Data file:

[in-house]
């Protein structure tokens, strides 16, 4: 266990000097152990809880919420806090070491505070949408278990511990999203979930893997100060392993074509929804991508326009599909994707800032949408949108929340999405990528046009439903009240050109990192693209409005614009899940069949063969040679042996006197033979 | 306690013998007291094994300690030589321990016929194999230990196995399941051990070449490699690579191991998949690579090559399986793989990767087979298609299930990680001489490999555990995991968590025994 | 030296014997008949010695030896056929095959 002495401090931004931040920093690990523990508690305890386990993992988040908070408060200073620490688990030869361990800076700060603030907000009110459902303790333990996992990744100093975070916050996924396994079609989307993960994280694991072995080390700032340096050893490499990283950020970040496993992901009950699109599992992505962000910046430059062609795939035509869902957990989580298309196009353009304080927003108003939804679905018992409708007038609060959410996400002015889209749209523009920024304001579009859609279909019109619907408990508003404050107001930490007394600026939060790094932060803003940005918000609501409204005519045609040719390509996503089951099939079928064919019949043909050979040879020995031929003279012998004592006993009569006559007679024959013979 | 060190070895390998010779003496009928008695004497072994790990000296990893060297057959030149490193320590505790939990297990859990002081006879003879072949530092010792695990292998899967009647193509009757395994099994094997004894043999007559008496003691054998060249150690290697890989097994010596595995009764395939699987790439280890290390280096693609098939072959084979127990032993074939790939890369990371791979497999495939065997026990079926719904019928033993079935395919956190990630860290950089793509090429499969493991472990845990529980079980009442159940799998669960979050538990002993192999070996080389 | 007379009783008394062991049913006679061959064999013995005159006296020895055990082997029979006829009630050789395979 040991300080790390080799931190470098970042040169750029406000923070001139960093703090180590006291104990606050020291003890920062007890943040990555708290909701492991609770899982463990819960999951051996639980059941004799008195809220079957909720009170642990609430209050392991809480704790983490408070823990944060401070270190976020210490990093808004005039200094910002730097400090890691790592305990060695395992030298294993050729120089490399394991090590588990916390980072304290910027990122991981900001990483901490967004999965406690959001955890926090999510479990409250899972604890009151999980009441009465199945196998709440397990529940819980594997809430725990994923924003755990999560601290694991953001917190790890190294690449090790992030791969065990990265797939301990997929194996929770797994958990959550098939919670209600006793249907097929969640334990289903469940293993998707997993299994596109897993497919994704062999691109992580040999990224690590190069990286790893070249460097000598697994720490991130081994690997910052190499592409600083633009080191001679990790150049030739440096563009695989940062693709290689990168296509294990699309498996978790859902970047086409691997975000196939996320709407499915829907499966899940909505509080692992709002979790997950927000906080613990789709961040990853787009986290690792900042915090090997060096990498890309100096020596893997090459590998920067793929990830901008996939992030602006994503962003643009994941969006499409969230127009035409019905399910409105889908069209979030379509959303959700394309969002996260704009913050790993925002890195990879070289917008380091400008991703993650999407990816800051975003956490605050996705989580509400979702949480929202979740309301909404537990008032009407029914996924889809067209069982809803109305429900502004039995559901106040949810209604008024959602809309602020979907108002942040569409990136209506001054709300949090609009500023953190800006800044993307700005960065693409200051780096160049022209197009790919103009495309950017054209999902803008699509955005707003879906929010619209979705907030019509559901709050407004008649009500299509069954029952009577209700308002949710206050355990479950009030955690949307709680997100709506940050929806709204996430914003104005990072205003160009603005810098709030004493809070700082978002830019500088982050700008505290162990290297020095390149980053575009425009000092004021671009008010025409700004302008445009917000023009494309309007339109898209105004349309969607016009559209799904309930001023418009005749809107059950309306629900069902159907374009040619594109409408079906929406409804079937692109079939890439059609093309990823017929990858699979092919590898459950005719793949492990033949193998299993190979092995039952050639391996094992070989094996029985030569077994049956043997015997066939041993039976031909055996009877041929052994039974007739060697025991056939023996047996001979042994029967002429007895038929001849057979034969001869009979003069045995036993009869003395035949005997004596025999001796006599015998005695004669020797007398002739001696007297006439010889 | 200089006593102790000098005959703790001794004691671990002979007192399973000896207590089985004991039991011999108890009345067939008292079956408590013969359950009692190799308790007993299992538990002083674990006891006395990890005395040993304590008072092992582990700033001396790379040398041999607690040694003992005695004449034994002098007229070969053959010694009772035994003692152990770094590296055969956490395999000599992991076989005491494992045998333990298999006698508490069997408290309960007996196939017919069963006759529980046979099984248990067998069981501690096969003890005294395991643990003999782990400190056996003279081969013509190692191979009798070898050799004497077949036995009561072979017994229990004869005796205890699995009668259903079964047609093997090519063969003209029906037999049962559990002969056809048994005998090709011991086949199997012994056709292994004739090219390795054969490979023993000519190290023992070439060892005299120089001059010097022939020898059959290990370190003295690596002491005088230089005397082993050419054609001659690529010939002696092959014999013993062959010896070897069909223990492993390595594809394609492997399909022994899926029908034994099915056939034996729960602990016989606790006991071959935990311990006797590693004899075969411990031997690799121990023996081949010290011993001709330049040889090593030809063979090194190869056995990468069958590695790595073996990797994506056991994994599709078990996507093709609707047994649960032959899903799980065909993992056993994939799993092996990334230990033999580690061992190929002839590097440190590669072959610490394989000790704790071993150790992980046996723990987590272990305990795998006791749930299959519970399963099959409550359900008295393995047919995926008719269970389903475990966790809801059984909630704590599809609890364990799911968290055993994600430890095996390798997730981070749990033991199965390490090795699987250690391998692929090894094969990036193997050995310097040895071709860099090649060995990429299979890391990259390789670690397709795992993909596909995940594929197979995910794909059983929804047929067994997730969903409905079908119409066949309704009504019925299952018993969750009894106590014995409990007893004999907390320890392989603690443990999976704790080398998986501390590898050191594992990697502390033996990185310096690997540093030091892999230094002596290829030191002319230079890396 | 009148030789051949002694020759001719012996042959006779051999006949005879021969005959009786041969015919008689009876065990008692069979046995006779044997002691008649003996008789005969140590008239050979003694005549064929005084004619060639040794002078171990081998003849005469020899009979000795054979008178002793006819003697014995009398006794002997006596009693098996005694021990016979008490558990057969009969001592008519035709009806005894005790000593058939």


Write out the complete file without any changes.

[in-house]
């Protein structure tokens, strides 16, 4: 266990000097152990809880919420806090070491505070949408278990511990999203979930893997100060392993074509929804991508326009599909994707800032949408949108929340999405990528046009439903009240050109990192693209409005614009899940069949063969040679042996006197033979 | 306690013998007291094994300690030589321990016929194999230990196995399941051990070449490699690579191991998949690579090559399986793989990767087979298609299930990680001489490999555990995991968590025994 | 030296014997008949010695030896056929095959 002495401090931004931040920093690990523990508690305890386990993992988040908070408060200073620490688990030869361990800076700060603030907000009110459902303790333990996992990744100093975070916050996924396994079609989307993960994280694991072995080390700032340096050893490499990283950020970040496993992901009950699109599992992505962000910046430059062609795939035509869902957990989580298309196009353009304080927003108003939804679905018992409708007038609060959410996400002015889209749209523009920024304001579009859609279909019109619907408990508003404050107001930490007394600026939060790094932060803003940005918000609501409204005519045609040719390509996503089951099939079928064919019949043909050979040879020995031929003279012998004592006993009569006559007679024959013979 | 060190070895390998010779003496009928008695004497072994790990000296990893060297057959030149490193320590505790939990297990859990002081006879003879072949530092010792695990292998899967009647193509009757395994099994094997004894043999007559008496003691054998060249150690290697890989097994010596595995009764395939699987790439280890290390280096693609098939072959084979127990032993074939790939890369990371791979497999495939065997026990079926719904019928033993079935395919956190990630860290950089793509090429499969493991472990845990529980079980009442159940799998669960979050538990002993192999070996080389 | 007379009783008394062991049913006679061959064999013995005159006296020895055990082997029979006829009630050789395979 040991300080790390080799931190470098970042040169750029406000923070001139960093703090180590006291104990606050020291003890920062007890943040990555708290909701492991609770899982463990819960999951051996639980059941004799008195809220079957909720009170642990609430209050392991809480704790983490408070823990944060401070270190976020210490990093808004005039200094910002730097400090890691790592305990060695395992030298294993050729120089490399394991090590588990916390980072304290910027990122991981900001990483901490967004999965406690959001955890926090999510479990409250899972604890009151999980009441009465199945196998709440397990529940819980594997809430725990994923924003755990999560601290694991953001917190790890190294690449090790992030791969065990990265797939301990997929194996929770797994958990959550098939919670209600006793249907097929969640334990289903469940293993998707997993299994596109897993497919994704062999691109992580040999990224690590190069990286790893070249460097000598697994720490991130081994690997910052190499592409600083633009080191001679990790150049030739440096563009695989940062693709290689990168296509294990699309498996978790859902970047086409691997975000196939996320709407499915829907499966899940909505509080692992709002979790997950927000906080613990789709961040990853787009986290690792900042915090090997060096990498890309100096020596893997090459590998920067793929990830901008996939992030602006994503962003643009994941969006499409969230127009035409019905399910409105889908069209979030379509959303959700394309969002996260704009913050790993925002890195990879070289917008380091400008991703993650999407990816800051975003956490605050996705989580509400979702949480929202979740309301909404537990008032009407029914996924889809067209069982809803109305429900502004039995559901106040949810209604008024959602809309602020979907108002942040569409990136209506001054709300949090609009500023953190800006800044993307700005960065693409200051780096160049022209197009790919103009495309950017054209999902803008699509955005707003879906929010619209979705907030019509559901709050407004008649009500299509069954029952009577209700308002949710206050355990479950009030955690949307709680997100709506940050929806709204996430914003104005990072205003160009603005810098709030004493809070700082978002830019500088982050700008505290162990290297020095390149980053575009425009000092004021671009008010025409700004302008445009917000023009494309309007339109898209105004349309969607016009559209799904309930001023418009005749809107059950309306629900069902159907374009040619594109409408079906929406409804079937692109079939890439059609093309990823017929990858699979092919590898459950005719793949492990033949193998299993190979092995039952050639391996094992070989094996029985030569077994049956043997015997066939041993039976031909055996009877041929052994039974007739060697025991056939023996047996001979042994029967002429007895038929001849057979034969001869009979003069045995036993009869003395035949005997004596025999001796006599015998005695004669020797007398002739001696007297006439010889 | 200089006593102790000098005959703790001794004691671990002979007192399973000896207590089985004991039991011999108890009345067939008292079956408590013969359950009692190799308790007993299992538990002083674990006891006395990890005395040993304590008072092992582990700033001396790379040398041999607690040694003992005695004449034994002098007229070969053959010694009772035994003692152990770094590296055969956490395999000599992991076989005491494992045998333990298999006698508490069997408290309960007996196939017919069963006759529980046979099984248990067998069981501690096969003890005294395991643990003999782990400190056996003279081969013509190692191979009798070898050799004497077949036995009561072979017994229990004869005796205890699995009668259903079964047609093997090519063969003209029906037999049962559990002969056809048994005998090709011991086949199997012994056709292994004739090219390795054969490979023993000519190290023992070439060892005299120089001059010097022939020898059959290990370190003295690596002491005088230089005397082993050419054609001659690529010939002696092959014999013993062959010896070897069909223990492993390595594809394609492997399909022994899926029908034994099915056939034996729960602990016989606790006991071959935990311990006797590693004899075969411990031997690799121990023996081949010290011993001709330049040889090593030809063979090194190869056995990468069958590695790595073996990797994506056991994994599709078990996507093709609707047994649960032959899903799980065909993992056993994939799993092996990334230990033999580690061992190929002839590097440190590669072959610490394989000790704790071993150790992980046996723990987590272990305990795998006791749930299959519970399963099959409550359900008295393995047919995926008719269970389903475990966790809801059984909630704590599809609890364990799911968290055993994600430890095996390798997730981070749990033991199965390490090795699987250690391998692929090894094969990036193997050995310097040895071709860099090649060995990429299979890391990259390789670690397709795992993909596909995940594929197979995910794909059983929804047929067994997730969903409905079908119409066949309704009504019925299952018993969750009894106590014995409990007893004999907390320890392989603690443990999976704790080398998986501390590898050191594992990697502390033996990185310096690997540093030091892999230094002596290829030191002319230079890396 | 009148030789051949002694020759001719012996042959006779051999006949005879021969005959009786041969015919008689009876065990008692069979046995006779044997002691008649003996008789005969140590008239050979003694005549064929005084004619060639040794002078171990081998003849005469020899009979000795054979008178002793006819003697014995009398006794002997006596009693098996005694021990016979008490558990057969009969001592008519035709009806005894005790000593058939």